Book of Quotes

‘Get a life.’

We say it all the time. But who said it first? Easy: The Washington Post on January 23, 1983. Before The Yale Book of Quotations, though, modern sayings like this were much harder to place.

“If you want a thing to be well done, you must do it yourself.” —Henry Wadworsth Longfellow, “The Courtship of Miles Standish,” 1858.

In 2006, Fred Shapiro, an associate librarian and lecturer in legal research at Yale Law School, published The Yale Book of Quotations. The book was not the first of its kind. Bartlett’s Familiar Quotations, now in its 17th edition, was first published in 1855, and in 1953, the Oxford Dictionary of Quotations followed. Though each of these compilations contains over 20,000 quotations, Shapiro still found them inadequate. When the World Almanac carried out a survey in 2000 to ascertain the ten most famous quotations of the 20th century, he noticed that three of the ten — the “Serenity Prayer” and quotes from Lou Gehrig and Ronald Reagan — were not included in the Oxford Dictionary’s most recent edition. Shapiro set out to fill this gap and create “the first major book of quotations geared to the needs of the modern reader.” The product of six years of painstaking research, Shapiro’s book is now one of a kind. It’s not every day, after all, that we find Emerson and Eminem in each other’s company.

“Where there’s a will there’s a way” —William Hazlitt, New Monthly Magazine, February 1822.

To compile his extensive collection of over 12,000 quotations, Shapiro embarked on a literary treasure hunt, following clue after clue to cross-reference and trace sources. He conducted library and Internet research, taking advantage of such resources as JSTOR and newspaperarchive.com. He went so far as to question witnesses of events in order to track down and confirm the origins of modern sayings. But Shapiro was not alone in his task: some of the most vital work, he says, was completed by research students across the country who tediously sifted through newspapers and magazines for individual citations. And for suggestions on the most famous quotes from contemporary pop culture, he consulted his children.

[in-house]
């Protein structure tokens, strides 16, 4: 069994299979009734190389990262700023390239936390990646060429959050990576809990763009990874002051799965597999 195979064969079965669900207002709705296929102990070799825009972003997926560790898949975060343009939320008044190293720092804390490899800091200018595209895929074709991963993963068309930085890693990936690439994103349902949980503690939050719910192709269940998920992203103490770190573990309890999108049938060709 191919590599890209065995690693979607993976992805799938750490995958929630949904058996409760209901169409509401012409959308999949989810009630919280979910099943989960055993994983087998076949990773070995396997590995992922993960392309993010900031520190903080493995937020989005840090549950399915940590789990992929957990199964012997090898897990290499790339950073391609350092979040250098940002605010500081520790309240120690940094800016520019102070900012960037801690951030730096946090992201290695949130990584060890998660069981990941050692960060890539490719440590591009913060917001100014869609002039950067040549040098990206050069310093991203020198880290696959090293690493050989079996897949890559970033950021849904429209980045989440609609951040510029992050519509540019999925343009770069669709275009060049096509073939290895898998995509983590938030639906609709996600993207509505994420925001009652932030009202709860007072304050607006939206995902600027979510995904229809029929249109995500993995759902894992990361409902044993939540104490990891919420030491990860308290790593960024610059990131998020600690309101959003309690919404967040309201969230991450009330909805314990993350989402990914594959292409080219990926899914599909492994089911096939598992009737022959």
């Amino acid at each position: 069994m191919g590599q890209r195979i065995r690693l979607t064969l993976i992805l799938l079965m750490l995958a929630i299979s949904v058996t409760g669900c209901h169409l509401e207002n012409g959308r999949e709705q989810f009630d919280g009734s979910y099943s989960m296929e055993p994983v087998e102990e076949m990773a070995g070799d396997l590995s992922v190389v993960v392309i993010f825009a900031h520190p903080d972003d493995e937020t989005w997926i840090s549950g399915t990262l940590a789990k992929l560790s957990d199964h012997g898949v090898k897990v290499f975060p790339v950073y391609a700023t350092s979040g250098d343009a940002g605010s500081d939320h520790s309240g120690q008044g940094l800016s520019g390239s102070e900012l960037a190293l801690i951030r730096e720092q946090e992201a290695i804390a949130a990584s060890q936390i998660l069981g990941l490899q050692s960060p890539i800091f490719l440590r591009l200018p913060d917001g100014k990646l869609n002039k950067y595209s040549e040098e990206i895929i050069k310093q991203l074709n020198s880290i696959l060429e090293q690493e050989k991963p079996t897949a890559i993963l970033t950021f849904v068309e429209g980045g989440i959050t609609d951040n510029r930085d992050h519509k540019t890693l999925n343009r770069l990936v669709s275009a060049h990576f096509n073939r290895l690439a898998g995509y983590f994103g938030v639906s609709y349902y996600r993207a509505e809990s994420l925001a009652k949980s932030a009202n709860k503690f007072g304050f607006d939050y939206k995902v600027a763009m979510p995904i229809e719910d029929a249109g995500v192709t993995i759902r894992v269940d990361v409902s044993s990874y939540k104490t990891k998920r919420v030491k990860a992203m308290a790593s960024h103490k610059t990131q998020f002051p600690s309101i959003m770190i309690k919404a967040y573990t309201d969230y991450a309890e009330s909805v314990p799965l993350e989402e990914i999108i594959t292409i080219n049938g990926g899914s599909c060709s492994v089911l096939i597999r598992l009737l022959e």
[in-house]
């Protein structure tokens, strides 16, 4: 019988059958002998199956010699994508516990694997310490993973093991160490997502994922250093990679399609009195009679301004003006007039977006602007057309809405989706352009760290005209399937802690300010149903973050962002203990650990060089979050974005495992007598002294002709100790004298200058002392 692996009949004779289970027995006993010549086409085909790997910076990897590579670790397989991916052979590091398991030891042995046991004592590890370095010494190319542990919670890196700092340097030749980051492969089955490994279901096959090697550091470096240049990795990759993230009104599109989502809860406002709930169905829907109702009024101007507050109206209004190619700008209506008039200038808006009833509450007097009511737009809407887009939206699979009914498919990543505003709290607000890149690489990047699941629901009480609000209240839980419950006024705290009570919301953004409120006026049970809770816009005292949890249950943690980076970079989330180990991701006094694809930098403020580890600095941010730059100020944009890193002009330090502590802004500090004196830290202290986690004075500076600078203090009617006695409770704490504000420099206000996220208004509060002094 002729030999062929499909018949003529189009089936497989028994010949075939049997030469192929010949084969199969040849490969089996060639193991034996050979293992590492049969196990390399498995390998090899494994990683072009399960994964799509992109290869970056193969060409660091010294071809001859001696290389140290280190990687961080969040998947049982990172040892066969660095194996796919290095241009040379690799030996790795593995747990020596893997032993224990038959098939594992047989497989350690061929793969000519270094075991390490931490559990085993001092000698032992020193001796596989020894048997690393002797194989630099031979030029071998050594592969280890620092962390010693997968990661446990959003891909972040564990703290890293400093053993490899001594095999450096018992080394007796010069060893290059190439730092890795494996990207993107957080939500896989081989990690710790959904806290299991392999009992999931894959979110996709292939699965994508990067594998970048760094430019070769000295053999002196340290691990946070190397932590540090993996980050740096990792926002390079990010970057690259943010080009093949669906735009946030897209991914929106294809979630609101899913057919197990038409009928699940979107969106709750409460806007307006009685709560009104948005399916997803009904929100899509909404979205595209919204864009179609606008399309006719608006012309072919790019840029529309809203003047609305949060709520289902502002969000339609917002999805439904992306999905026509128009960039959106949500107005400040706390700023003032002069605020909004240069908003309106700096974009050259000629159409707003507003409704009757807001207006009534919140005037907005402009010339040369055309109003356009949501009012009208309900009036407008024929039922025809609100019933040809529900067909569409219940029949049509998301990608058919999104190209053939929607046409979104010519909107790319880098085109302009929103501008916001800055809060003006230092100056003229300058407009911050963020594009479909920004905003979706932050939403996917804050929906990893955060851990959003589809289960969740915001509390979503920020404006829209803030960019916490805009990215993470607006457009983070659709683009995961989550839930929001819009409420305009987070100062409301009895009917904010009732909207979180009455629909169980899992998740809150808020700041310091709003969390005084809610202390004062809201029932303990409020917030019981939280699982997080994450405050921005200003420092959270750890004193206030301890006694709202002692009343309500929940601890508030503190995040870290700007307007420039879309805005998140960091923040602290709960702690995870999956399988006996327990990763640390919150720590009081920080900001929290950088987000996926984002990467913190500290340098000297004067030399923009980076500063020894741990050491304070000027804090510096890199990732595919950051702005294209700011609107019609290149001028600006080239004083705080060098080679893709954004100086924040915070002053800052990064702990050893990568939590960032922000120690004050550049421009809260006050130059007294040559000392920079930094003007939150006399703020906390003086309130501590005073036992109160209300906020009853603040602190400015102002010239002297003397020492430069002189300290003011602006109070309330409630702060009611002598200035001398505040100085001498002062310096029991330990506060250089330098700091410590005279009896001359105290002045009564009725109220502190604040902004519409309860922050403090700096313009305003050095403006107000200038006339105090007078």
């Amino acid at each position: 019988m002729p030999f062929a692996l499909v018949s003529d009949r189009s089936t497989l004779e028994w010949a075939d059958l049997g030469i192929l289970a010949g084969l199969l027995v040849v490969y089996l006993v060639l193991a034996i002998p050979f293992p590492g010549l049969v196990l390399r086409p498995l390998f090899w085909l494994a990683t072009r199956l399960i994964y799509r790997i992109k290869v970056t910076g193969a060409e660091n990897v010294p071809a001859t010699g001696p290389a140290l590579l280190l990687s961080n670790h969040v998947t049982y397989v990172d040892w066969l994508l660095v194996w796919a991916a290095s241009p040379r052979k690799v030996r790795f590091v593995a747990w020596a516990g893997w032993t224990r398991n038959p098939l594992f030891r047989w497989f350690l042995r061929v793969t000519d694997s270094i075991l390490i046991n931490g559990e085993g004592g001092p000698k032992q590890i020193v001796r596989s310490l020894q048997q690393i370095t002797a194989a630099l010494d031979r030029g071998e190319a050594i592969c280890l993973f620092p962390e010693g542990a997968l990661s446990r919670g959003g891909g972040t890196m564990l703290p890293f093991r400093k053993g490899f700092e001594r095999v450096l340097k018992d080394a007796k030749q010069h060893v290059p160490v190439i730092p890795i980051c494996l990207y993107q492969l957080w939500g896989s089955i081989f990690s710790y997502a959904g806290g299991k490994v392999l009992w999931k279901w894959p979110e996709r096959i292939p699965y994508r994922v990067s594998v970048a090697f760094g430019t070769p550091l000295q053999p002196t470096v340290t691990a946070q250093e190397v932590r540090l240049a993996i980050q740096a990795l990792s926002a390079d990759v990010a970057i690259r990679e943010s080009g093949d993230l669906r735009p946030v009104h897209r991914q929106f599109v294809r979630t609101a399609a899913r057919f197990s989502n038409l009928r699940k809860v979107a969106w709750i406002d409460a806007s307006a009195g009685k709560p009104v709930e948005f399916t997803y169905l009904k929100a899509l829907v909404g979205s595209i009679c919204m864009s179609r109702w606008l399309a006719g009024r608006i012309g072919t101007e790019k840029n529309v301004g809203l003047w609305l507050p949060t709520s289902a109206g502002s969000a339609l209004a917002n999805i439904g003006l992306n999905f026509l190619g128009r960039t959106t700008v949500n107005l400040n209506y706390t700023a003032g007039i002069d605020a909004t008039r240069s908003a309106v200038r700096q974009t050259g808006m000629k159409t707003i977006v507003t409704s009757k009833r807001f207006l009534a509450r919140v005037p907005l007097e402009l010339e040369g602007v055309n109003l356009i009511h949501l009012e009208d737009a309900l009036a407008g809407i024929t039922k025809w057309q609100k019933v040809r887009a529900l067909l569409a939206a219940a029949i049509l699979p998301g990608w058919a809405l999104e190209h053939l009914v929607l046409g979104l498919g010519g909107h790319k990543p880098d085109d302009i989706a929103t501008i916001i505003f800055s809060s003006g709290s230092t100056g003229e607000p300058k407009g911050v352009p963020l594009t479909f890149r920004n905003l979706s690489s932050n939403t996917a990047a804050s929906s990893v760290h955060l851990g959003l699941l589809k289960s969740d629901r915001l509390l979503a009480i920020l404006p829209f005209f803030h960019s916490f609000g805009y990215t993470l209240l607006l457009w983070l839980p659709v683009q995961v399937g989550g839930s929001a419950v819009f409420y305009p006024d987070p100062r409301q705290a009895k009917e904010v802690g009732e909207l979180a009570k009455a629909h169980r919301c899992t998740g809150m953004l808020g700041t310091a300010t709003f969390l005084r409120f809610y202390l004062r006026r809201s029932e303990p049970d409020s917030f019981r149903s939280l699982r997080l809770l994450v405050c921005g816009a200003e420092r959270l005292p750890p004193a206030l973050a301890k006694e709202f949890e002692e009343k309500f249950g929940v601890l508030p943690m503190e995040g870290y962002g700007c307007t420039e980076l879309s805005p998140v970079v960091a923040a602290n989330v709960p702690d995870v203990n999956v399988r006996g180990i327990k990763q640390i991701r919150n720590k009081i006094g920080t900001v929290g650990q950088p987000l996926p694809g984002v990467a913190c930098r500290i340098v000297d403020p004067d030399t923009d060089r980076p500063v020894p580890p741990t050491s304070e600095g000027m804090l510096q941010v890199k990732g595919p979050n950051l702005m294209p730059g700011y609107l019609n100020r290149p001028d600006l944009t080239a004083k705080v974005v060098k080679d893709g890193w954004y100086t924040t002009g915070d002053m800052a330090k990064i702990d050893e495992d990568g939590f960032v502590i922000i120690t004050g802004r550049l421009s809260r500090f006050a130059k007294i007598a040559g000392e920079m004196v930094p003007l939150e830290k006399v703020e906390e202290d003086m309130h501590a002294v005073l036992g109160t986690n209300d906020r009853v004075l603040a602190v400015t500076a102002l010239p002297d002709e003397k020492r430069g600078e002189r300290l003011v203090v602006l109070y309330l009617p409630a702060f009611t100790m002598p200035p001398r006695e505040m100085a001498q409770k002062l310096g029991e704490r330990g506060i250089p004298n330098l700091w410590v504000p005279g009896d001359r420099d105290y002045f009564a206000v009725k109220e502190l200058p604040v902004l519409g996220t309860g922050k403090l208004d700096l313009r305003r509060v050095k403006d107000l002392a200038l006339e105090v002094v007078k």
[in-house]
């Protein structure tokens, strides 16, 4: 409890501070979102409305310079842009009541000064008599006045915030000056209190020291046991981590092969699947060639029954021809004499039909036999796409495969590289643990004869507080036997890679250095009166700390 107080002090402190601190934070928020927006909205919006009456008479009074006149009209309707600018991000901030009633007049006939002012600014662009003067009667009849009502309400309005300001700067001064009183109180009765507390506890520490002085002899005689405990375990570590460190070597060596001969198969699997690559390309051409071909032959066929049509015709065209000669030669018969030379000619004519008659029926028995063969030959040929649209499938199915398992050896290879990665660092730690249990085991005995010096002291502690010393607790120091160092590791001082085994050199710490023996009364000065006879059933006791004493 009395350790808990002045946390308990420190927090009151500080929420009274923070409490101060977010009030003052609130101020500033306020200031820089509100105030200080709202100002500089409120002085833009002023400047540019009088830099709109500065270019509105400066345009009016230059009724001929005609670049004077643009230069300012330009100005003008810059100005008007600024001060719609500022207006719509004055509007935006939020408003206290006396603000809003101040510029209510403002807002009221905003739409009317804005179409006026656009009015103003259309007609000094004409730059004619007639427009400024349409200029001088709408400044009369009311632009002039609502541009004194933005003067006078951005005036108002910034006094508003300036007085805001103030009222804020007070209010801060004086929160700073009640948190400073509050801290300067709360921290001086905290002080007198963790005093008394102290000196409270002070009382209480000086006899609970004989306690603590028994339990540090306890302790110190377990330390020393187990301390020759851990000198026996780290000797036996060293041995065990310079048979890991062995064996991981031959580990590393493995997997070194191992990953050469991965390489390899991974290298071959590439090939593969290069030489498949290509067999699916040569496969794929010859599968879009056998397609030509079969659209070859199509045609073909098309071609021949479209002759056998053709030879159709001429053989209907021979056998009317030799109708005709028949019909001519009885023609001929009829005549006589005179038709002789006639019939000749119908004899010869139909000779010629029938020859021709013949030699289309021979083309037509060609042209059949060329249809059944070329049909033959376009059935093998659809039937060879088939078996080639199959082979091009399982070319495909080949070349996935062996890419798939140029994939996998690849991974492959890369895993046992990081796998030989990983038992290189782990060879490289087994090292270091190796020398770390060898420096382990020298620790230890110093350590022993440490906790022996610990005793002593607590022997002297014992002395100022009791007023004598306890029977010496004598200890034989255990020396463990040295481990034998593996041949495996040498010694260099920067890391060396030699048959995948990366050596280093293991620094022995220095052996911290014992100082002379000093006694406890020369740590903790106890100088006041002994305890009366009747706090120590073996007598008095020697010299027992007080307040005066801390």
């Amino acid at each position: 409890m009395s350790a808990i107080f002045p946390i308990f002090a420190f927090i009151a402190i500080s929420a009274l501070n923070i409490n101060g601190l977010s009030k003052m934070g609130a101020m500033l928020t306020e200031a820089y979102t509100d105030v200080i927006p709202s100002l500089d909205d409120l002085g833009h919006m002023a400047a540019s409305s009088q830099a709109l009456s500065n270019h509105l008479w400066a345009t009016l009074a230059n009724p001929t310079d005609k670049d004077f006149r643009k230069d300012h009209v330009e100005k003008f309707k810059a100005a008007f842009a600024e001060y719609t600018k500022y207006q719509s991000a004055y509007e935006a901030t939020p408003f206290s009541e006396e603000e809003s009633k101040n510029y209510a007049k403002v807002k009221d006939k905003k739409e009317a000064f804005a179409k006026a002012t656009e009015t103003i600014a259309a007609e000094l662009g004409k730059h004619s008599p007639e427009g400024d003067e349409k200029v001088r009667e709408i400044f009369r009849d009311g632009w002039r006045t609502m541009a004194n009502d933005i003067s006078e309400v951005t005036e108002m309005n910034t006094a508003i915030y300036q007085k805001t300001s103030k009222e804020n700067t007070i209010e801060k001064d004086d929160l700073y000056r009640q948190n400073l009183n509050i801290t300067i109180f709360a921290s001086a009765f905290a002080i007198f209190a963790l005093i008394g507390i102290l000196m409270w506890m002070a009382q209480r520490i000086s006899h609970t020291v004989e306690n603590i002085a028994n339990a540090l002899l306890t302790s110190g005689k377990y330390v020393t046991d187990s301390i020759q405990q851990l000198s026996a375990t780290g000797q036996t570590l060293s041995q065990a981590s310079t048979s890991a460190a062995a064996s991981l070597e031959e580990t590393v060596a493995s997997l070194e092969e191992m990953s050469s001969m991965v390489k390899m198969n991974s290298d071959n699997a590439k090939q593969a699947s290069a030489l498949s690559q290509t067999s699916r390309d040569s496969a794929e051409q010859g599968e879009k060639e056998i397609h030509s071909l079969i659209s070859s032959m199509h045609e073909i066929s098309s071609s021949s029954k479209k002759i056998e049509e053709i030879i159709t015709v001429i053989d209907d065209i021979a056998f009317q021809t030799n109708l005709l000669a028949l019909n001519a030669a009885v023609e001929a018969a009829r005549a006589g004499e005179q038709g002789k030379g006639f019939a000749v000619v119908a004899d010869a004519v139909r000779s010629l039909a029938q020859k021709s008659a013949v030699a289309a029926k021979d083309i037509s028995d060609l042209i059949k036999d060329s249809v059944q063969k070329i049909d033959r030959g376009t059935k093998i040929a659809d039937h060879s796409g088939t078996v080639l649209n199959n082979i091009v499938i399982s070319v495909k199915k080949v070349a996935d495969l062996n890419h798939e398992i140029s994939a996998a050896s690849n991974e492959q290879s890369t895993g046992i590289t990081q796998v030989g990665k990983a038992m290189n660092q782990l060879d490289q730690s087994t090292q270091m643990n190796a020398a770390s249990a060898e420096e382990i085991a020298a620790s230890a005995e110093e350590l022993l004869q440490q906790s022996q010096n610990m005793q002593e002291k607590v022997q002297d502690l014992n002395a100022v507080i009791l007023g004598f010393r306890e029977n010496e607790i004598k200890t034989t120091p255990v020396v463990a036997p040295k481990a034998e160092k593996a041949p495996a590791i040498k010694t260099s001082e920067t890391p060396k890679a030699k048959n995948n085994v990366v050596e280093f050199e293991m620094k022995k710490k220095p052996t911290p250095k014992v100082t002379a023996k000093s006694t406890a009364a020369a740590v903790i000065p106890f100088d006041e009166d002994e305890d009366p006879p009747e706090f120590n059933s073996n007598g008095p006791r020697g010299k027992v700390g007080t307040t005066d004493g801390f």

Shapiro’s detective work paid off. Take, for example, Murphy’s Law: “If anything can go wrong, it will.” “In popular legend,” Shapiro explained, “Murphy’s Law originated in 1949 at Edwards Air Force Base in California, coined by project manager George E. Nichols after hearing Edward A. Murphy, Jr. complain about a wrongly wired rocket sled experiment.” Shapiro had heard the expression was repeated in a 1950 news conference. However, after reading through every line of every newspaper from the Edwards air force base in 1950, he found no record of a press conference or, for that matter, any mention of the “Law.” On further investigation, he discovered that the first usage of the adage was in fact George Orwell’s 1941 “War-Time Diary.”

“Don’t judge a book by its cover.” —Freeborn County (Minn.) Standard, May 2, 1894.

Critics of Shapiro’s project might argue that his revisionist mission is flawed, that modern and contemporary quotes have no place among those of centuries past. What right does the rap of Sean “Puffy” Combs have to stand next to the letters of Christopher Columbus? But no matter how different the two men and their words are, The Yale Book of Quotations suggests that both belong to an exclusive club of individuals whose terminology reflects who we are today. After all, at an institution like Yale, we learn that history still in the making is as important as that of the past. Through his book of quotations, Shapiro has determined to catalogue both.

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